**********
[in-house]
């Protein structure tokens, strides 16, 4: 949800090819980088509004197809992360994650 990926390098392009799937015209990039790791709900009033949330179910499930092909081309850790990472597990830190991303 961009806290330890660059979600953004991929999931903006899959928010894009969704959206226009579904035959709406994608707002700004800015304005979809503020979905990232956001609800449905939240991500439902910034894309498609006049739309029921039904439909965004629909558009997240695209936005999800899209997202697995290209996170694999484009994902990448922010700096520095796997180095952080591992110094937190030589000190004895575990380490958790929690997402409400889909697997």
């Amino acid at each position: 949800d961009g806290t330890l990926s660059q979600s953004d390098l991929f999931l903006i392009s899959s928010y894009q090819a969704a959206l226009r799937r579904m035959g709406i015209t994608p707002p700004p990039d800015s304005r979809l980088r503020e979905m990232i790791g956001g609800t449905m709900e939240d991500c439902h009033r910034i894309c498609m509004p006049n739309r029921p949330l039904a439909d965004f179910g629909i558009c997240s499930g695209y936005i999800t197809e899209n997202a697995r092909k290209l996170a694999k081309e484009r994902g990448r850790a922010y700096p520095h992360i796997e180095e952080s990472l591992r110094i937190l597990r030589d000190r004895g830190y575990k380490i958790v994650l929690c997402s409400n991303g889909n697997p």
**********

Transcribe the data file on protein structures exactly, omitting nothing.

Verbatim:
[in-house]
């Protein structure tokens, strides 16, 4: 949800090819980088509004197809992360994650 990926390098392009799937015209990039790791709900009033949330179910499930092909081309850790990472597990830190991303 961009806290330890660059979600953004991929999931903006899959928010894009969704959206226009579904035959709406994608707002700004800015304005979809503020979905990232956001609800449905939240991500439902910034894309498609006049739309029921039904439909965004629909558009997240695209936005999800899209997202697995290209996170694999484009994902990448922010700096520095796997180095952080591992110094937190030589000190004895575990380490958790929690997402409400889909697997």
């Amino acid at each position: 949800d961009g806290t330890l990926s660059q979600s953004d390098l991929f999931l903006i392009s899959s928010y894009q090819a969704a959206l226009r799937r579904m035959g709406i015209t994608p707002p700004p990039d800015s304005r979809l980088r503020e979905m990232i790791g956001g609800t449905m709900e939240d991500c439902h009033r910034i894309c498609m509004p006049n739309r029921p949330l039904a439909d965004f179910g629909i558009c997240s499930g695209y936005i999800t197809e899209n997202a697995r092909k290209l996170a694999k081309e484009r994902g990448r850790a922010y700096p520095h992360i796997e180095e952080s990472l591992r110094i937190l597990r030589d000190r004895g830190y575990k380490i958790v994650l929690c997402s409400n991303g889909n697997p």